2 The condition, current treatments and procedure
2.1 A pilonidal sinus is a small infected tract or a network of interlinking tracts under the skin between the buttocks. The exact cause is unknown but it may be from loose hairs pushing into the skin, combined with friction from clothes. The risk of developing a pilonidal sinus is increased by spending long periods of time sitting down, being overweight, a persistent irritation or injury to the affected area, having a hairy buttock cleft or a family history of the condition.
2.2 A pilonidal sinus does not usually cause symptoms unless it is infected and an abscess develops causing pain, redness, swelling under the skin and leakage of blood and pus.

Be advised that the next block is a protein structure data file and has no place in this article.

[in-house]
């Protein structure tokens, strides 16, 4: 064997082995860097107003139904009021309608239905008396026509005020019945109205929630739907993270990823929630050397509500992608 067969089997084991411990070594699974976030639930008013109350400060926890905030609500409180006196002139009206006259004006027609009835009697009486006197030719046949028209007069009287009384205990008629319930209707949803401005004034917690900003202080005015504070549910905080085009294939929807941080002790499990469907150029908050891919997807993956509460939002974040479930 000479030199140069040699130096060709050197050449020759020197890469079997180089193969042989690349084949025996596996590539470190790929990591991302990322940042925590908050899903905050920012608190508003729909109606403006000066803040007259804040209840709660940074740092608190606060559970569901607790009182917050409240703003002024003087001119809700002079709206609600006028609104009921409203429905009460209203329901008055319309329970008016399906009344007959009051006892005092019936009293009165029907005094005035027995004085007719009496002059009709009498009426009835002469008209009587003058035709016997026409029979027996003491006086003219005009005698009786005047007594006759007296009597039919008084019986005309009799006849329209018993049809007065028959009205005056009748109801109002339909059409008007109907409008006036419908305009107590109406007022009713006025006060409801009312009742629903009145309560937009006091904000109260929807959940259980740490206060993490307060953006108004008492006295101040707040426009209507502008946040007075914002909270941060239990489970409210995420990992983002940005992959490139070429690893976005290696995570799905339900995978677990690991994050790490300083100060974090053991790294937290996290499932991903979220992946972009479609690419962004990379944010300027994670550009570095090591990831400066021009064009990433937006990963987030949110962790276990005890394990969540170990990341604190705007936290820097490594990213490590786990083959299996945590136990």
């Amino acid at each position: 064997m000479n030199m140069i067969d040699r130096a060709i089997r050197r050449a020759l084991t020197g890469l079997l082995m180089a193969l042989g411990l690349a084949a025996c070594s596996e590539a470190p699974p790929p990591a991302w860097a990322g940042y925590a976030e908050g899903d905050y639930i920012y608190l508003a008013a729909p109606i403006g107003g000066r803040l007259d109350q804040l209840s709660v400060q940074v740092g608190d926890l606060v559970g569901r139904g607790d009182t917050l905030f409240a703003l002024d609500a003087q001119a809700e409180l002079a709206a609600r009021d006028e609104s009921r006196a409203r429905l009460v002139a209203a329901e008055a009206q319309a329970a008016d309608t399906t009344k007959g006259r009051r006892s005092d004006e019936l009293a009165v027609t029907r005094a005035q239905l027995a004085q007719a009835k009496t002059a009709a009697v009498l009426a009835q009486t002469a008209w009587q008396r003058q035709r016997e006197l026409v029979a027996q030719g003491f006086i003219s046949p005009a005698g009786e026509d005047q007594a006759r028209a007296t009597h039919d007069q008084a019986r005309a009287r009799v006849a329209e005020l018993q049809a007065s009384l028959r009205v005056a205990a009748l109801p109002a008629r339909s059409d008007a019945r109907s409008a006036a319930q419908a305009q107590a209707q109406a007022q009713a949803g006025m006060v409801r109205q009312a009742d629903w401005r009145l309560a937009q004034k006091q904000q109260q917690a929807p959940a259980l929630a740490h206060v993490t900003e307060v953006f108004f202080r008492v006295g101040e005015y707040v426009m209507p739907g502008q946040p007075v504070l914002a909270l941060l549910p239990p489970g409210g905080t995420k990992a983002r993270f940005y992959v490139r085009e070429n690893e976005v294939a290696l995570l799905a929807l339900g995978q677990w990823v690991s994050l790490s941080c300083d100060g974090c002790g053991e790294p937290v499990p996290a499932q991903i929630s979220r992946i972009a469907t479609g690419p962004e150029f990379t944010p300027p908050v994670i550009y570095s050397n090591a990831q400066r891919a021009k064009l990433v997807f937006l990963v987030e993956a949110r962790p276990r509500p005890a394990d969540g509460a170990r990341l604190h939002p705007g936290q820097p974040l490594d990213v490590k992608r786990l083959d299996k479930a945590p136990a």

2.3 Treatments include conservative management with regular bathing and keeping the area dry, and antibiotics if the sinus is infected. However this does not close the sinus tract. Procedures to close the sinus include injecting fibrin glue and surgical excision.
2.4 Endoscopic ablation of a pilonidal sinus is less invasive than surgery and is usually done as a day case, using spinal or local anaesthesia. With the patient in the prone position, the external opening of the sinus is incised and a fistuloscope is inserted into the sinus tract. A continuous jet of irrigation solution is used, allowing optimal visualisation and assessment of the inside of the sinus. Under direct vision, forceps are used to remove hairs, infected tissue and any debris. Then an electrode is passed through the fistuloscope to cauterise the main sinus tract and any secondary tracts or abscess cavities. Necrotic material is removed using an endobrush and the sinus tract is cleaned using irrigation solution.